London’s Waterways Boating through London on the Thames Tideway. (Robin Smithett) RIGHT: Passing London Zoo on the Regent’s Canal.
THE REGENT’S CANAL Among Britain’s urban waterways, London’s Regent’s Canal reigns supreme. Completed in 1820 to link the Grand Union’s Paddington Arm with the Thames at Limehouse, it was for a short period busy carrying coal, timber and agricultural produce, before competition from the railways brought about its commercial demise. But it is as a leisure amenity that it has really blossomed, serving as a vital refuge for the capital’s boaters, runners, cyclists and anglers. The canal begins at Little Venice, junction with the Paddington Arm, one of the inland waterways’ truly iconic locations. A broad expanse of water overlooked by splendid Regency houses, its timeless charm contrasts with the glass and concrete of the new developments at Paddington Basin.
There are trip boats, trading boats, a Puppet Theatre Barge and an art gallery. Visitor moorings have a maximum stay of 14 days, and double-mooring is encouraged - making it an ideal base for exploring London. Maida Hill Tunnel, just 272 yards long, carries the canal beneath the incessantly busy Edgware Road. The tunnel is broad, but don’t enter if you see a boat coming the other way. Your boat may only be 7ft wide, but the oncoming boat could be wider! Then comes one of the inland waterways’ more memorable experiences: passage right through Regent’s Park and London Zoo. Exotic birds and animals from the far corners of the globe provide the sometimes tumultuous soundtrack, whilst Lord Snowdon’s distinctive aviary offers architectural interest. The bridges repay study, not least Macclesfield Bridge. Here in October 1874 a barge carrying gunpowder exploded killing its crew and demolishing the bridge, the iron columns of which were salvaged and re-erected. The structure is widely referred to as Blow-Up Bridge. The Regent’s Canal then takes a sharp left-turn – and yes, that is a floating pagoda housing a Chinese restaurant. Originally, the half-mile Cumberland Arm headed straight on towards Euston, a major wharf in trading days. It was infilled after World War II. With its castellated headquarters, the Pirate Castle is the best-known youth activity centre on the canal system. A children’s boat club was first established here by Viscount St Davids in 1967, before being reborn in its existing format in 1978. Youngsters from all backgrounds enjoy the water aboard rowing boats, canoes, kayaks and just about anything else that floats.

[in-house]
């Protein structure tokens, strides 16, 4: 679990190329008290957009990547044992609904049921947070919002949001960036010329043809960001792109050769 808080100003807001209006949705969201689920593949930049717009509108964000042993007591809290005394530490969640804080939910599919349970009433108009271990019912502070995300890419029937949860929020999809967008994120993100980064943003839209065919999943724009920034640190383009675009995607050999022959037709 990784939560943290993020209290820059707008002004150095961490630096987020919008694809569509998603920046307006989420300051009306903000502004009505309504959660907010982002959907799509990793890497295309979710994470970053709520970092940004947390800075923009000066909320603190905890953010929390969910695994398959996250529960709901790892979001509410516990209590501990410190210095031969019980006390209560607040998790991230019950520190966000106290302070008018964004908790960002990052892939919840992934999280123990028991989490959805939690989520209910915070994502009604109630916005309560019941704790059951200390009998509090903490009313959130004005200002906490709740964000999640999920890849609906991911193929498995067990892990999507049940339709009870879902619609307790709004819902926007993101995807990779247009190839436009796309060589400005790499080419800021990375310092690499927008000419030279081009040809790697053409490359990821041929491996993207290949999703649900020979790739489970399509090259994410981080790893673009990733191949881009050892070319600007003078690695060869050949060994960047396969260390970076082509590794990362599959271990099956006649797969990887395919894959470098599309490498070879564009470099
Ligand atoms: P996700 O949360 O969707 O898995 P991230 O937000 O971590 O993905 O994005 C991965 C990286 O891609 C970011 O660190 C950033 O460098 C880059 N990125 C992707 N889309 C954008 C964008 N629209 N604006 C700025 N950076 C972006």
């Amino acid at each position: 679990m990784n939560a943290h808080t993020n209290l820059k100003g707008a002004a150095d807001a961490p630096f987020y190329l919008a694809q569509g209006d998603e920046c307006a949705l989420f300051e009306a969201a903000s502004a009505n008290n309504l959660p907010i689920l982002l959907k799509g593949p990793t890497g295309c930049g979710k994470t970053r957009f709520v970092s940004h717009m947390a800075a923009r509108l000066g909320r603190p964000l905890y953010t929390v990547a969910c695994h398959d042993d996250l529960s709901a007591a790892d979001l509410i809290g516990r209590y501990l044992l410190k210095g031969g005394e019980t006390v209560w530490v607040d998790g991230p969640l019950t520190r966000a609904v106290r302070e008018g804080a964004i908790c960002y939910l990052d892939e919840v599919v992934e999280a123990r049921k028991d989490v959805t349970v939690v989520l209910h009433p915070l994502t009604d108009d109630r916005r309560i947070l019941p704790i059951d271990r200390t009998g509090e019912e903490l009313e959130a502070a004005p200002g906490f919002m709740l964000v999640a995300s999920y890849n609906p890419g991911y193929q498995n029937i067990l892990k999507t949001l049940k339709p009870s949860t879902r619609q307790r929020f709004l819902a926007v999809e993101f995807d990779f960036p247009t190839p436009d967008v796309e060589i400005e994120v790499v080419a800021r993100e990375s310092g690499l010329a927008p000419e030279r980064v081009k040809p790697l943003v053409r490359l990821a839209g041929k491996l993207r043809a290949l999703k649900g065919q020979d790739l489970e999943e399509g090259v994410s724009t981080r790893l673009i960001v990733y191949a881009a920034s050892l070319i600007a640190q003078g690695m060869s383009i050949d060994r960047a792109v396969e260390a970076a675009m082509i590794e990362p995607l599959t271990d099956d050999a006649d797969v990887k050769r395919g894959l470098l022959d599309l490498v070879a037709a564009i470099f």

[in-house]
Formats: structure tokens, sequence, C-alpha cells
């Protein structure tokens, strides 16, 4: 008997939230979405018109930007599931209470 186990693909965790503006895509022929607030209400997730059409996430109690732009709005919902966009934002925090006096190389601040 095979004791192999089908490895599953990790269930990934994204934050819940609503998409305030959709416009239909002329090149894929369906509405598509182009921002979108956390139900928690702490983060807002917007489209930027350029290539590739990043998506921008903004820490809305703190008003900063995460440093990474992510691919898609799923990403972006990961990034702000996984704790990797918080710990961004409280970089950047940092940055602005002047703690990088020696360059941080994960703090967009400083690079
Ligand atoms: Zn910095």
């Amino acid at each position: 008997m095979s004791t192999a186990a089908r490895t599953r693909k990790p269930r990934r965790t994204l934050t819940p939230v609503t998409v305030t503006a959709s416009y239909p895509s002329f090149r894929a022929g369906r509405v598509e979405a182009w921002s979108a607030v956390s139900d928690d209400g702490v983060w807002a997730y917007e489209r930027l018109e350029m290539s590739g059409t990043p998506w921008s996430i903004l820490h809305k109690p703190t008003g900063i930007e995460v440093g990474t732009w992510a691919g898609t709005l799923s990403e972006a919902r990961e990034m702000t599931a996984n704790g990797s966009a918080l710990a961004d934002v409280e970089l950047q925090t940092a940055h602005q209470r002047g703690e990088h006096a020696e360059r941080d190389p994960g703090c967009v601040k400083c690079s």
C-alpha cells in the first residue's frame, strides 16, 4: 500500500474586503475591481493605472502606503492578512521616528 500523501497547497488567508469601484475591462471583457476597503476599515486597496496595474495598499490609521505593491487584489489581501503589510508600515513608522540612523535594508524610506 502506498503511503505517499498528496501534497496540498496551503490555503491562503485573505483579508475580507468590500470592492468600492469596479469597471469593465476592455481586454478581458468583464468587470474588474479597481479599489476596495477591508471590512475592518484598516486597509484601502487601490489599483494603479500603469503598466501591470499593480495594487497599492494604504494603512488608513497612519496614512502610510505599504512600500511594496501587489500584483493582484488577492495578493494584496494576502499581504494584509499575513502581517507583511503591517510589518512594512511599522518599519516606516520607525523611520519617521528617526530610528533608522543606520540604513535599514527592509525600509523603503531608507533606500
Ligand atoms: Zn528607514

IWA waterways - Summer 2013 |
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